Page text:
This criteria (while very high-level) was something the team could justify and measure. It began as a pure ECM focus: capture, manage, store, and provide document access to employees.
As the project progressed, we shifted our focus to critical business process management (BPM) improvements. In other words, we didn’t just refresh the stack and put in a new backend, we focused on streamlining complex business processes, rather than just on storing and accessing content. The original ROI didn’t account for any of those improvements, but the gains were monumental.
Example 1: Mailroom automation and workflow creation
Original Process: The company used to follow a very manual flow of paper through the organization:
- Paper mail received in the mailroom each morning
- Workers opened, sorted, and put mail into the appropriate bins
- Mail was delivered to the departments within the company
These pieces of paper mail were:
- Further sorted by departments
- Delivered to employee mail slots or directly to people’s desks
- Indexed by hand with pen and paper or by hand-entering data into systems
- Stacked up with covers sheets and delivered back to the scan room
- Back scanned (scanned at the end of the process) and queued to be re-indexed electronically
The process was repetitive and inefficient, and managers could not easily redistribute the workload as they lacked good insight into the manual workflow process.
New Process: After the new system was in place, and the business process was re-architected, it is much more streamlined:
- Paper mail arrives in the mail room where it is stacked to be automatically opened and sorted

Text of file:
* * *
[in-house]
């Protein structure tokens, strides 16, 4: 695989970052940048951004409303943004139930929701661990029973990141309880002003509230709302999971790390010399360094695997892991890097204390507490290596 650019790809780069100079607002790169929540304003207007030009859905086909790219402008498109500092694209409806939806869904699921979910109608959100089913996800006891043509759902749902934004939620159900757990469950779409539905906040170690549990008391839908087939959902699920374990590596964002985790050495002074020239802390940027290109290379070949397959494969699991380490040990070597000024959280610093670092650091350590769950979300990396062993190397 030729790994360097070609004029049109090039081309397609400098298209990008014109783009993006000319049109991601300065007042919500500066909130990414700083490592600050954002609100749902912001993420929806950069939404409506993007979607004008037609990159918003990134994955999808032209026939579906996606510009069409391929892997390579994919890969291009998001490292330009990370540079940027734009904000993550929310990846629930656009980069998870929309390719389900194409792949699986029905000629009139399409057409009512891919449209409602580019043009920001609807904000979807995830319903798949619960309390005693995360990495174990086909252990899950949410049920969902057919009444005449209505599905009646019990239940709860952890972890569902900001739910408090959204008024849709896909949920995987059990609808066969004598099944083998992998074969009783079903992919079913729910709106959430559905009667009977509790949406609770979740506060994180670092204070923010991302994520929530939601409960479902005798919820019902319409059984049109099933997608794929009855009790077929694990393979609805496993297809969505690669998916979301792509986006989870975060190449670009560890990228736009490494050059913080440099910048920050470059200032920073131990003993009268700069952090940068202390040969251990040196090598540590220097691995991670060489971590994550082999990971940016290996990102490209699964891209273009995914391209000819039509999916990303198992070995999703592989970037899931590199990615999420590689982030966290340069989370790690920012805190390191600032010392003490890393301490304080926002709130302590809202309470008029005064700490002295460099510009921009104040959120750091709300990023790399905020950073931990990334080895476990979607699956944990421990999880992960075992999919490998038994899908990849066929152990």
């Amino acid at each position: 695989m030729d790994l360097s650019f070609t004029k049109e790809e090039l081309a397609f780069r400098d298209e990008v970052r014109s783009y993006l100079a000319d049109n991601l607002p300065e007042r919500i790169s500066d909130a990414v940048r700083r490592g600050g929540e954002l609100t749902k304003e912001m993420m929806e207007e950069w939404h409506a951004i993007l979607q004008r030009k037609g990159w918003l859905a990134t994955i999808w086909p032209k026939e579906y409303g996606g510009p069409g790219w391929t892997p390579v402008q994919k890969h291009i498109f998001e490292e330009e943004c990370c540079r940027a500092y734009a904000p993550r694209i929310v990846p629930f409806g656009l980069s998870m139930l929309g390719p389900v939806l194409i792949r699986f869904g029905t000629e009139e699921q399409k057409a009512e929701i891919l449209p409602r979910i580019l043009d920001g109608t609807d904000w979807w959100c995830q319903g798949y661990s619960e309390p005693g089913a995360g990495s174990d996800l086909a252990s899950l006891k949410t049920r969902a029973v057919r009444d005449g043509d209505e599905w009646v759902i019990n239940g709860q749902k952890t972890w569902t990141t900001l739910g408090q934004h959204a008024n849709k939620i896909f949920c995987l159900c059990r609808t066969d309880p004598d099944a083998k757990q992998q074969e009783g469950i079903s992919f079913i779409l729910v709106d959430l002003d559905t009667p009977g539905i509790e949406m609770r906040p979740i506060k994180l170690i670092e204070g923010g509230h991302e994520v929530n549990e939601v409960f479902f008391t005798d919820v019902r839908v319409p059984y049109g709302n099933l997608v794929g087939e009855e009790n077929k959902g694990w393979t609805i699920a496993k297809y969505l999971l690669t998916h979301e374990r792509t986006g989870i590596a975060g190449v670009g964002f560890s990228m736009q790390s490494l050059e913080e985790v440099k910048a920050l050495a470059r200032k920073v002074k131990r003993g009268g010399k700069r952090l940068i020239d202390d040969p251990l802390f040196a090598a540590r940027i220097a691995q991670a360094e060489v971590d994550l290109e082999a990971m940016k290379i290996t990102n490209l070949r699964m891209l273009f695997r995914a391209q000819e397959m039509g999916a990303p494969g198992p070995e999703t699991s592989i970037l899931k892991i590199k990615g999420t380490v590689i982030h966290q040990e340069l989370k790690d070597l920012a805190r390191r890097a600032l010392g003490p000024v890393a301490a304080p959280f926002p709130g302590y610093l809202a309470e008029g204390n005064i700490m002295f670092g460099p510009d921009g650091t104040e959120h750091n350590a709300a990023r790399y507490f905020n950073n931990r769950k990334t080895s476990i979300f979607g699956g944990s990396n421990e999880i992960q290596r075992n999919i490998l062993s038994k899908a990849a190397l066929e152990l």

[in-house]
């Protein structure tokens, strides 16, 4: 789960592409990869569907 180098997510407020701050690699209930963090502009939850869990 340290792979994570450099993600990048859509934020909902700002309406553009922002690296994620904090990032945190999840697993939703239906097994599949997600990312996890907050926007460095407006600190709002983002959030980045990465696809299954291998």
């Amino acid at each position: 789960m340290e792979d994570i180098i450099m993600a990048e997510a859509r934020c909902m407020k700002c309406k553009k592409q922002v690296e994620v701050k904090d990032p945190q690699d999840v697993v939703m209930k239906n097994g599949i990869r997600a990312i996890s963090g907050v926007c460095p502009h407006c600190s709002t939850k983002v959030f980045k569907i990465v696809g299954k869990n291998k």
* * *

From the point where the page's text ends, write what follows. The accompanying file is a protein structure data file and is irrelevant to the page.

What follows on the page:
- Upon scanning, it is ingested into a capture tool (Ephesoft) where it is classified and key data is extracted into metadata fields
- It is then automatically routed into electronic indexing queues in the repository (Alfresco)
- Indexing data is validated which triggers workflows for employees in the system
Now, the process is streamlined and managers have an electronic dashboard of the workflows the employees are working. Redistribution of the workload can be done by reassigning tasks with a few clicks.
Example 2: Storage of documents in appropriate systems
Original Process: Employees upload documents to two (or more) systems, such as the ECM (for retention) and a claims management system (for claim processing).
- Documents may be scanned more than once to be ingested in multiple systems, causing duplication of work (indexing of the documents) and storage into different systems
- If documents were received electronically (via email or fax), a claims adjuster would upload files to multiple systems
New Process: Employees index files with the appropriate metadata once and the documents are distributed as electronic references (links) using integrated content services from the ECM.
- Any documents scanned or received are uploaded and indexed once
- Critical documents are referenced using key metadata in multiple business systems from a single ECM source
Example 3: Documents to be securely shared with external resources
Original Process: Paper forms are sorted and stacked in boxes for a courier to pick up. Daily these documents were picked up, scanned, and processed by a third-party servicer at significant cost to the company.